It is now some years since Professor D. Daiches Raphael published his interesting book, The Paradox of Tragedy , which represented one of the first serious attempts made by a British philosopher to assess the significance of tragic drama for ethical, and indeed metaphysical theory. Since then we have had a variety of books touching on related topics: for instance, Dr George Steiner's Death of Tragedy and Mr Raymond Williams’ most recent, elusive and interesting essay, Modern Tragedy. To entitle an (...) essay Theology and Tragedy might be thought to invite needless trouble for oneself; to indulge to a dangerous degree the human intellectual obsession of supposing that ‘the meaning of a word is an object’. After all, if one confines one's regard to the Greeks, one has to recognise that between the treatments of their common theme of Electra , Sophocles and Euripides are in fact doing very different things. There is no gainsaying the significance for Euripides of the postponement of the murder of Clytemnestra till after that of Aegisthus, still less of his introduction into the play of the morally upright peasant, who has had the banished Electra in his keeping, and whose simple integrity contrasts both with the corruption of the court and the obsessive preoccupation with a dreadful, supposed duty of brother and sister. The element of propaganda is unmistakable; while in Sophocles’ Electra it is altogether absent, although Dr Victor Ehrenberg in his very interesting monograph on Sophocles and Pericles has argued strongly for an element of subtle political commentary in the treatment of Oedipus in the Oedipus Tyrannus , and of Pocreon in the Antigone. These remarks may serve to show that the title does not express a blind indifference to the multiple complexity of those works which we class together as tragedies. They are inherently complex, and various in emphasis; at best we can discern a family resemblance between them, and, in an essay like this, the author runs the risk not only of selecting examples tailor-made to his thesis, but also of imposing an appearance of similarity of conception where it is at least equally important to stress differences. (shrink)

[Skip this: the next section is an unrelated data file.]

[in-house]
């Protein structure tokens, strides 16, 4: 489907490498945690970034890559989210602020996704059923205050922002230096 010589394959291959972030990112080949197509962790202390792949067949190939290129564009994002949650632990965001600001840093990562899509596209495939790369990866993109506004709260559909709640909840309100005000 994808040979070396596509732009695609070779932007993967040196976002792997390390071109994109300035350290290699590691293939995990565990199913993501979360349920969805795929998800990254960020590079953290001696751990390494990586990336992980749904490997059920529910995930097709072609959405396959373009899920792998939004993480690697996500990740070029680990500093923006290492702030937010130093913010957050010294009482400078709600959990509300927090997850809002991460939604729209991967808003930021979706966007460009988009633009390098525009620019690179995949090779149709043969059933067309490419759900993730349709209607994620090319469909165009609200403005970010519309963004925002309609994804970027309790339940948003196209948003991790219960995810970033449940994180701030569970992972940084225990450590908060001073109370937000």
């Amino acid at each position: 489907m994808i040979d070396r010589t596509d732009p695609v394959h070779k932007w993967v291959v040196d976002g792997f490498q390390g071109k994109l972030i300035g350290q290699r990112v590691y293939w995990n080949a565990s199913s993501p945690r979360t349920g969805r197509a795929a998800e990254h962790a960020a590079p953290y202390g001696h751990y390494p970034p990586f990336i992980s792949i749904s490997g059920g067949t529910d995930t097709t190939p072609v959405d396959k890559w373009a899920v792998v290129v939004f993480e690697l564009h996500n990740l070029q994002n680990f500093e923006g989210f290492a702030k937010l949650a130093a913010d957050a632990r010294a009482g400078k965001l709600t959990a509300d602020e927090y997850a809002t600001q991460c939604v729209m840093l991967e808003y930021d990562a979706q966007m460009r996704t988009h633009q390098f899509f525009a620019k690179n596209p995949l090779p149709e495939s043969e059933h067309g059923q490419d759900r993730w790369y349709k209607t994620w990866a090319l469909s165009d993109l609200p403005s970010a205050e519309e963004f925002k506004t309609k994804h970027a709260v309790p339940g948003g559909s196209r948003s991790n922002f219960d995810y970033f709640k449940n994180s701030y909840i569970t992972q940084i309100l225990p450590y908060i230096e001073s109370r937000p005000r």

The claim that faith is creative of its objects resides primarily in the conviction that the richness of the life of faith demands that it shall be subject only to its own laws. Its very diversity of expression is indication that it should not be fettered or confined by a restrictive model that outlaws the marvellously unexpected quality of its explorations. Yet that metaphor itself suggests caution; for exploration is necessarily of a territory that the explorer does not bring into (...) being by his voyage or journey. His travels have their own richness; thus Shackleton's famous boat journey has its place in the records of human endurance. But travel assumes a ground to be traversed, and the journey of Ernest Shackleton and the men who sailed with him was not conjured out of nothing, but an achievement made necessary as response to a situation that was itself in no sense of the explorer's contriving. Yet of course we are impatient with the suggestion that it was a mere, largely passive reaction to natural emergency, and only marginally regarded as humanly creative. (shrink)
A simple stationary state is set up by combining the two de Broglie waves from two particles traveling in one direction with equal and opposite velocities. By considering the waves forming this state from the point of view of all possible observers moving in the same direction, it is shown that the basic standing wave pattern does not alter, but that the particle will be confined to a small region stationary relative to this pattern. This region is similar in extent (...) to that confining a free particle, the natural internal frequency of the particle being raised. This agrees with previous suggestions that a particle in a stationary state without angular momentum is stationary. (shrink)